We've added an embedded Linux development section with in-depth information on device-driver coding and more that even a desktop developer can use.
Those of you who are primarily interested in the development of embedded systems may ask why start reading Linux Journal now when you can just tell it's going to be full of non-embedded stuff? And why should regular Linux developers care about the embedded articles? The stuff you're interested in won't run on a Linux watch anyway, right?
The short answer is that Greg Kroah-Hartman's Driving Me Nuts column, on device drivers, will be starting this month. Greg maintains the Linux USB and PCI Hot Plug support and has written great articles for both Linux Journal and Embedded Linux Journal. Now we bring you Kernel Korner every month and Driving Me Nuts every other month, which averages out to a monthly helping and a half of kernel goodness you won't find anywhere else.
Now that you've sent in your subscription card, the long answer is that Linux, and free software in general, are inherently embeddable. By their nature, embedded projects thrive on software that is free to port, customize and sell. If you don't believe this, look at the spectacular success (ha!) of the much-hyped wannabe “Media OS”, BeOS, which sank without a splash while the real media devices, such as TiVo and Moxi, went Linux.
When I told Greg about the new Cypress USB chip, the SL811HS, and the driver for it that Cypress is releasing under GPL, his first reaction was that he was glad Cypress has “a clue”. It looks like a very useful part, too. It does both host and slave, so you could plug a PDA into your computer to sync files and plug USB peripherals, such as a mouse or keyboard, into the PDA later. Try one.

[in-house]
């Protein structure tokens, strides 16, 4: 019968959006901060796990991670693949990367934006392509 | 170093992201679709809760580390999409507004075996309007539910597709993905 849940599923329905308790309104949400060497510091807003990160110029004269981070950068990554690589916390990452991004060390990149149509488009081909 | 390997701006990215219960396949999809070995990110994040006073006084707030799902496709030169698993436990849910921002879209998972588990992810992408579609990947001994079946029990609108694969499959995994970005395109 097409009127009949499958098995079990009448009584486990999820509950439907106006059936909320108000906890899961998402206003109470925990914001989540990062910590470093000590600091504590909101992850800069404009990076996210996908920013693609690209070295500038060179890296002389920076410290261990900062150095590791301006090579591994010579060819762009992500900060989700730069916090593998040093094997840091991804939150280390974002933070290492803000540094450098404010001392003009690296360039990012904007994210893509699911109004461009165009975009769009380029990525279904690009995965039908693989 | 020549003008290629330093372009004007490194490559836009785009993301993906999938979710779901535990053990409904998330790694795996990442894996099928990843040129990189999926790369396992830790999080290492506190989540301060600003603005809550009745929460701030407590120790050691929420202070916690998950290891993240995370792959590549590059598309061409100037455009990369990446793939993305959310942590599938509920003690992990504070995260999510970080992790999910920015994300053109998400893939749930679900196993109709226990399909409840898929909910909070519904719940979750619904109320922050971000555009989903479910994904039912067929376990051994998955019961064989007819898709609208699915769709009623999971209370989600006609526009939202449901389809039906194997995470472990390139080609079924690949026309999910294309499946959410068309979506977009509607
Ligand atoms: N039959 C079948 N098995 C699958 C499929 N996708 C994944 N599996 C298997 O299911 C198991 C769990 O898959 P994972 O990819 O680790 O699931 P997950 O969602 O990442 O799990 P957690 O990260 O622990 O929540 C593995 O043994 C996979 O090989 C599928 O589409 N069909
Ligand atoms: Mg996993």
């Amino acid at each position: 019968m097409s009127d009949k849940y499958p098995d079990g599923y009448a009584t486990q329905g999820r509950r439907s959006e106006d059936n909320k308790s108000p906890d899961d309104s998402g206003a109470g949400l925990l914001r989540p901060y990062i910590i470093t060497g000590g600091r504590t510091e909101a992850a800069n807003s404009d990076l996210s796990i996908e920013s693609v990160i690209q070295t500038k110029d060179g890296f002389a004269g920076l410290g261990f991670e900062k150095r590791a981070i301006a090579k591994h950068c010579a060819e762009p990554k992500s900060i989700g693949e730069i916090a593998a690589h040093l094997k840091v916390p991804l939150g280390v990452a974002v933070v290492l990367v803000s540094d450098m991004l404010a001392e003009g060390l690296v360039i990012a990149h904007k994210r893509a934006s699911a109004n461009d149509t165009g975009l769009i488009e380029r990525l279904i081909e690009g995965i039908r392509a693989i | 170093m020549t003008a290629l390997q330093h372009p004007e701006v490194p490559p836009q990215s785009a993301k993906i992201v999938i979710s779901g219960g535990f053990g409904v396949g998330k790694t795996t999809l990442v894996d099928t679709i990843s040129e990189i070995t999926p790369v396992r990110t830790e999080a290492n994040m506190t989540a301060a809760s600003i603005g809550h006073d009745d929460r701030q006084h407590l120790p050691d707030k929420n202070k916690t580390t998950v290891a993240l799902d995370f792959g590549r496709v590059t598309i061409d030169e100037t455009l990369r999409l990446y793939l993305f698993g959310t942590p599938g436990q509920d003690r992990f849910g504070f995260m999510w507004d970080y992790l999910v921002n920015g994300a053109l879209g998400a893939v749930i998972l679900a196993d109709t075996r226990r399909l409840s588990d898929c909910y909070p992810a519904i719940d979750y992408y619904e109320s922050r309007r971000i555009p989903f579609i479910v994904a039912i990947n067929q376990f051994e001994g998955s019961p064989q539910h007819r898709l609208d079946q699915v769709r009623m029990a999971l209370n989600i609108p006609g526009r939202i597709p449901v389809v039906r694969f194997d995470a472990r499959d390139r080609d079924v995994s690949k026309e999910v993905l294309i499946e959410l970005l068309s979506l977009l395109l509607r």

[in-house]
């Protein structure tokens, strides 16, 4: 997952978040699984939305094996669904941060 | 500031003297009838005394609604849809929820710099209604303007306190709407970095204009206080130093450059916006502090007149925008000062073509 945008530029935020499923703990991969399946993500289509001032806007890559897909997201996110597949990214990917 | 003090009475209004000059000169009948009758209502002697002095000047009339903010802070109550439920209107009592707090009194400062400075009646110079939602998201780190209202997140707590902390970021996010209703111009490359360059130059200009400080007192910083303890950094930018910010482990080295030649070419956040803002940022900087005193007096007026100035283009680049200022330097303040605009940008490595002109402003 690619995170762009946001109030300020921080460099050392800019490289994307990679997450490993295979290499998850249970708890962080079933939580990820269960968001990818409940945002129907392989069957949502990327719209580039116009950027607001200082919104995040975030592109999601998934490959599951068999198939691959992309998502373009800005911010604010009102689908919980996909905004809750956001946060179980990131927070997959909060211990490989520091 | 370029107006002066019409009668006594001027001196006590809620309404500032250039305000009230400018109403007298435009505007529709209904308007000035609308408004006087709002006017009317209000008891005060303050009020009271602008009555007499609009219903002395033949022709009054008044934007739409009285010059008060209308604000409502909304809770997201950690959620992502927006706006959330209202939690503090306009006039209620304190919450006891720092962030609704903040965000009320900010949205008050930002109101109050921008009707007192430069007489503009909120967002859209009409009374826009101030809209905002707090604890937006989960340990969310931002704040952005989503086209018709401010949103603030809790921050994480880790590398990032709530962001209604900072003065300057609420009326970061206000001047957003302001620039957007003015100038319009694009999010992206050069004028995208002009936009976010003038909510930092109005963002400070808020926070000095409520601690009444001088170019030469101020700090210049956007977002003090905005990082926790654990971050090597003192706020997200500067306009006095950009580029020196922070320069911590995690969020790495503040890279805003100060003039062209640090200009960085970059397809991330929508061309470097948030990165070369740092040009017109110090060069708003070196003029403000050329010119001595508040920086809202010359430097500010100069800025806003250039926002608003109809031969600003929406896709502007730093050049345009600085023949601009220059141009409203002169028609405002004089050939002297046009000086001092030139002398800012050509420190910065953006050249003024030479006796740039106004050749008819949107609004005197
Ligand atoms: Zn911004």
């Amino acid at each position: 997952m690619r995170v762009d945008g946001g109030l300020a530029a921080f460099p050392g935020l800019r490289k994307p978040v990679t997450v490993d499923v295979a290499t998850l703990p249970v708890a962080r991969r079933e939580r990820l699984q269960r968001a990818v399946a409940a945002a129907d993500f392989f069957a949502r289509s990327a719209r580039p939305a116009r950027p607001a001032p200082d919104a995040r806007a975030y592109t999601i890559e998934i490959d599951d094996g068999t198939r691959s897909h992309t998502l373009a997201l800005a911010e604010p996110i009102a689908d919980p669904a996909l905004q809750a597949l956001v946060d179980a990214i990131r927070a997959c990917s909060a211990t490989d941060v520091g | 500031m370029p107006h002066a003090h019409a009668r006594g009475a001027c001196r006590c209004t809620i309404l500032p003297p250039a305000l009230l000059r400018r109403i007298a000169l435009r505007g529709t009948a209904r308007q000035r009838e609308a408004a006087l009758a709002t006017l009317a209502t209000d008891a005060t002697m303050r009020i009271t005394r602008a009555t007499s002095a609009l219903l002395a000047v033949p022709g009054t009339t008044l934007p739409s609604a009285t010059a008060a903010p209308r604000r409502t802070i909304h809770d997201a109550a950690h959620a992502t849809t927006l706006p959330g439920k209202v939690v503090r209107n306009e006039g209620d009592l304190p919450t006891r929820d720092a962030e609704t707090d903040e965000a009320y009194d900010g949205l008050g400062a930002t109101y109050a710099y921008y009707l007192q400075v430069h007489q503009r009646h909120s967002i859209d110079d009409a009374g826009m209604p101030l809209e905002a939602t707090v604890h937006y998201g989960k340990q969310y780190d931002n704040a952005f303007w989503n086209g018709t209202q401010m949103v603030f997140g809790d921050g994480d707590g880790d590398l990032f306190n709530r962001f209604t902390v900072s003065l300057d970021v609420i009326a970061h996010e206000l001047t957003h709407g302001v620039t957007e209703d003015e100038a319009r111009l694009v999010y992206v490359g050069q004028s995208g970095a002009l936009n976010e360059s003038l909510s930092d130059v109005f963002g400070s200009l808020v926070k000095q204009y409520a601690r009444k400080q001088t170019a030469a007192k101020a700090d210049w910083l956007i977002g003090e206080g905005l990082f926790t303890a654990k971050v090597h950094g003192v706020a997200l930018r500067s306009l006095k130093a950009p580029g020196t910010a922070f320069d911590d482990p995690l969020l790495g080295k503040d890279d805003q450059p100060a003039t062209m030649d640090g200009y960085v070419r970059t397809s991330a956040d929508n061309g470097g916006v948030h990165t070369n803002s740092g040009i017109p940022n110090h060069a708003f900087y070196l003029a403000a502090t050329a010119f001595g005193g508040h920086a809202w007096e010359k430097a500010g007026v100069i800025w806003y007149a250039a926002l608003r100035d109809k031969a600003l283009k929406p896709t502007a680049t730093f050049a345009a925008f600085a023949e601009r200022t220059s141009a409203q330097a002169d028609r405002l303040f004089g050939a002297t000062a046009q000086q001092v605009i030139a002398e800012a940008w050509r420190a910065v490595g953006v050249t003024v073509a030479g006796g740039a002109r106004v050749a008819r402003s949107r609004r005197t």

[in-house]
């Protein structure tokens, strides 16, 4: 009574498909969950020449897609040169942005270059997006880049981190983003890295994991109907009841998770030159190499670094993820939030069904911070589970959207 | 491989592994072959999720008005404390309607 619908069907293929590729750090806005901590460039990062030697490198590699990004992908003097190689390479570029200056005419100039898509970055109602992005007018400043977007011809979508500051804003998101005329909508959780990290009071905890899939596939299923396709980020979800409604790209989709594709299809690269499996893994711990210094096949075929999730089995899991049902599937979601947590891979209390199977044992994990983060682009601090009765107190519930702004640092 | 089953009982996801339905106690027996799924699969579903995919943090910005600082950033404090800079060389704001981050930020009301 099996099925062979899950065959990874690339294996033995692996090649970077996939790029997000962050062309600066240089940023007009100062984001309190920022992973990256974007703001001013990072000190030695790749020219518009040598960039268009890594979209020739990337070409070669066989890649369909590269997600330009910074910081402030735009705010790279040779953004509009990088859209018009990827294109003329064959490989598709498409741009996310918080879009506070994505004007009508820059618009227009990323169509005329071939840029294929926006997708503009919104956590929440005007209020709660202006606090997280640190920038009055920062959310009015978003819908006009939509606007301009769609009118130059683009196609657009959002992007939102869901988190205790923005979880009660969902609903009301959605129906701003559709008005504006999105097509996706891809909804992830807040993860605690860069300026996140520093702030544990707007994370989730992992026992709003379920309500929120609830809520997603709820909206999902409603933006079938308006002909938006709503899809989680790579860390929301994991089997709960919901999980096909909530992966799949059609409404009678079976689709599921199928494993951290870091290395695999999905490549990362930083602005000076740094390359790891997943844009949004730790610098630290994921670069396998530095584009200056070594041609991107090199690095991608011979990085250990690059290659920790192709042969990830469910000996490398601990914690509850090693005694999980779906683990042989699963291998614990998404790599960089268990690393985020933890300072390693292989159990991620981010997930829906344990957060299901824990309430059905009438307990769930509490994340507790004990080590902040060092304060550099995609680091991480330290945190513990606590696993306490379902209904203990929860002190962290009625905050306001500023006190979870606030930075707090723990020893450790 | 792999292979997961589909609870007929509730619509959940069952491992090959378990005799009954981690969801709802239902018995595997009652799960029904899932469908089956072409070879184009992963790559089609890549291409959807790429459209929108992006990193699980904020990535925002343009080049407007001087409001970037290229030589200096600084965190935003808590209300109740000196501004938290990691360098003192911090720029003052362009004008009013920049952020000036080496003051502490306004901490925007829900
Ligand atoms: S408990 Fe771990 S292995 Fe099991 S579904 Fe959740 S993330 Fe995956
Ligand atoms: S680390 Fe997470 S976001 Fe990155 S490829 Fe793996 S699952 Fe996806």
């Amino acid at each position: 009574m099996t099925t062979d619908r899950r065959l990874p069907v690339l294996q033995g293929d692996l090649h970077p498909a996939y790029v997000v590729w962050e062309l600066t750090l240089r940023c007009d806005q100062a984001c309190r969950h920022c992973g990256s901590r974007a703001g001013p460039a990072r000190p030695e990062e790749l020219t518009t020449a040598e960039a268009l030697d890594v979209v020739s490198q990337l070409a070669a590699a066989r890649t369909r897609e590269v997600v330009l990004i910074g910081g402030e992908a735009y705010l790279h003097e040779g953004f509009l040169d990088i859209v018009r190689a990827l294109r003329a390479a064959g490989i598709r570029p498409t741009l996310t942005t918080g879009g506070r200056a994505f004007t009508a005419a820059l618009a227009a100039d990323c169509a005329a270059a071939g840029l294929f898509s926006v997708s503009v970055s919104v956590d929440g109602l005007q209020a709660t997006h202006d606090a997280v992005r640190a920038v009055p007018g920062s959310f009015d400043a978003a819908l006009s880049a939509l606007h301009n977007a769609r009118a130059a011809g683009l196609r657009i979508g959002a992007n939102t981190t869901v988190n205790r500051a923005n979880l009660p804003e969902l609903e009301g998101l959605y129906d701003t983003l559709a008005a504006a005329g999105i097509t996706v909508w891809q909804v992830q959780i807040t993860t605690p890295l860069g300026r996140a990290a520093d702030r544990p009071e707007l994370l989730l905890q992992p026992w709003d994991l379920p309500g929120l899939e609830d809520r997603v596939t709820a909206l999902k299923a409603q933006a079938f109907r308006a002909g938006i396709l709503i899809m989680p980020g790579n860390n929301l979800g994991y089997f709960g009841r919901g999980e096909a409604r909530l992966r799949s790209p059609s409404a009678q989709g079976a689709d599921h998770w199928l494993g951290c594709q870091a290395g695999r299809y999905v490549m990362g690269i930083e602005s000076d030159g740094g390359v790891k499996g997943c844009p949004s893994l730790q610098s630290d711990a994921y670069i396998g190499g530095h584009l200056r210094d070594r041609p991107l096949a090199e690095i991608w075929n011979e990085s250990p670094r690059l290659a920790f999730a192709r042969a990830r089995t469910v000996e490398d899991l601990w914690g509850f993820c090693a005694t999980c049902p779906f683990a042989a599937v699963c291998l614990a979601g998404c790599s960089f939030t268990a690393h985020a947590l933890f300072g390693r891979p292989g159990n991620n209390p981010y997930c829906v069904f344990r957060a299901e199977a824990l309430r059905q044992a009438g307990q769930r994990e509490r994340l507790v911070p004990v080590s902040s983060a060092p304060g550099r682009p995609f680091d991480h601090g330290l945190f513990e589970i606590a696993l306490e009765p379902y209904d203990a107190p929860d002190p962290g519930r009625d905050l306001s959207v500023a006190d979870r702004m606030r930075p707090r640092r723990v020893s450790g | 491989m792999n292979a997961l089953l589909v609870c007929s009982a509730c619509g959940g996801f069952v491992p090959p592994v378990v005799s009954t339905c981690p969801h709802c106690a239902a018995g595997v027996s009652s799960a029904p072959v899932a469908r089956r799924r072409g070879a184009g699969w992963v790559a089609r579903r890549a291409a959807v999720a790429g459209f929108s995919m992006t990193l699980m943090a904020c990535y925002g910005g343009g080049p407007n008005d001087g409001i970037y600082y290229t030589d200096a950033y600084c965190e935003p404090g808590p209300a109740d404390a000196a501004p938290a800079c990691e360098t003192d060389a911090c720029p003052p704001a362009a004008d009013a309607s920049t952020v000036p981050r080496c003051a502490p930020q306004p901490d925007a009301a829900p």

For those of you developing for desktop or server Linux, why make your users sit around and get carpal tunnel syndrome when they could be using a convenient embedded device where the real work (or fun) is? Or better yet, why not cut the user out of the boring stuff altogether and let the machine deal with the real world? Your software will effectively accomplish more in an “embedded” device than in the server room or office. Same goes for your web site. Try it on a Zaurus today.
But back to the clue part. Embedded Linux isn't just a shrink-wrap package that says “embedded” on it. It's a standard generic platform with a thorough collection of drivers that's growing every day (thanks Cypress), distributed under a license that lets you get some work done. Just like regular Linux, embedded systems are good software for clueful people.
An embedded system doesn't need system administration.
It comes with the application pre-installed. You don't have to install additional software to get something done.
It's responsive. Many embedded systems have formal real-time requirements, but even those that don't at least don't make you wait for silly things like fdisk.
It interfaces with the real world, not just the network and a carpal-tunnel-slaying keyboard and mouse.
It can't be reasoned with! It doesn't feel pity, remorse or fear!
And it absolutely will not stop, ever, until you are dead!
No, wait, the last two are “The Terminator”, not all embedded systems. But you get the idea. Embedded systems are what software wants to be when it grows up, and “regular Linux” is headed in the same direction.
Don Marti is technical editor of Linux Journal.